In 2001, Congress passed significant tax legislation that would gradually increase the estate tax exclusion, leading to the repeal of the estate tax in 2010. To make the fiscal impact seem less, the Republicans crafted the legislation so that the repeal would only last one year, and the pre-2001 tax laws would become reinstated in 2011. The Republicans intended to eventually make the estate tax repeal permanent, and the Democrats assumed they would stop the madness within the nine years before the estate tax actually got repealed. Not too many people would have guessed that all attempts to change the estate tax permanently — either by repeal or by fixing a significant exclusion that would continue indefinitely — would have failed by December 31, 2009. The unthinkable has happened. We enter into 2010 with no estate tax in place.
With a twisted sense of humor, some commentators have decided that 2010 is the year to arrange a convenient death for aging loved ones with large estates. I suspect that there are some wealthy folks that may need to re-think the designation of the persons who have the right to “pull the plug”, and others may even need to engage bodyguards and hire additional security.
Seriously speaking, many estate plans never contemplated that the estate tax would be repealed, and there there may be unintended consequences. Everyone whose will or trust has any type of estate tax planning language in it needs to review it immediately to make sure that the documents include a provision that deals with the possible scenario where there is no estate tax. The unintended consequences may be less radical for married couples in community property states whose estates consist primarily of community property, and there may not be much problem if both spouses have common beneficiaries. On the other hand, a surviving spouse may get nothing if children from a prior marriage are entitled to the “maximum amount that can pass tax free”. Because the children can get everything tax free, there is nothing left for the spouse to get.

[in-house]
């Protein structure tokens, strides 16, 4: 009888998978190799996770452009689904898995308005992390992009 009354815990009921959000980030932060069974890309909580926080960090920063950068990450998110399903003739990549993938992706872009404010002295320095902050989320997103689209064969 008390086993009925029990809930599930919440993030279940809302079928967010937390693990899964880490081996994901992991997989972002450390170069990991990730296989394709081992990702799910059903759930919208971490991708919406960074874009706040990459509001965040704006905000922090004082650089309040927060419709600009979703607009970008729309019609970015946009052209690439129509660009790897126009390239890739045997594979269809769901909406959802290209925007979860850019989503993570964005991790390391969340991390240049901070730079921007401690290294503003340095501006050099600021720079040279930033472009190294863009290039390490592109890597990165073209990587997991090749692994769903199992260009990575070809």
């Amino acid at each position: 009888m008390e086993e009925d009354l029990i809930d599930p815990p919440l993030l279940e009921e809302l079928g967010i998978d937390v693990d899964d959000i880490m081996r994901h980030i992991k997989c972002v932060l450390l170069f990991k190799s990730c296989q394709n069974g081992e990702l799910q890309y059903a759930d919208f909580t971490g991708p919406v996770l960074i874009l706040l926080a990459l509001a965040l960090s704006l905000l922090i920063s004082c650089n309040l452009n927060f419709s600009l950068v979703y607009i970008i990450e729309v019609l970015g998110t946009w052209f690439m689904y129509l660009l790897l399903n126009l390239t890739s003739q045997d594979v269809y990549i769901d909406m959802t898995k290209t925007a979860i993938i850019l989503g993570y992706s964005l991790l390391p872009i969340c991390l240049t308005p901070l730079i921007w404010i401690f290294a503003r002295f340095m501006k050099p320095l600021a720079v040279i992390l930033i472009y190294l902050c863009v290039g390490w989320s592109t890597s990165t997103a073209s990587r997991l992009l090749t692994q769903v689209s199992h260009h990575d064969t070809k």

Congress is expected to”fix” things after the first of the year, and many expect the changes to be retroactive. A retroactive change to gift and estate tax laws has happened previously. When I say that “Congress is expected” to do anything, I realize that I expected Congress to have adopted something to “fix” things long before now. No one really knows what is going to happen. Fixing the estate tax laws is obviously not a high priority for those presently in charge (especially in the Senate), and only time will tell what will really happen.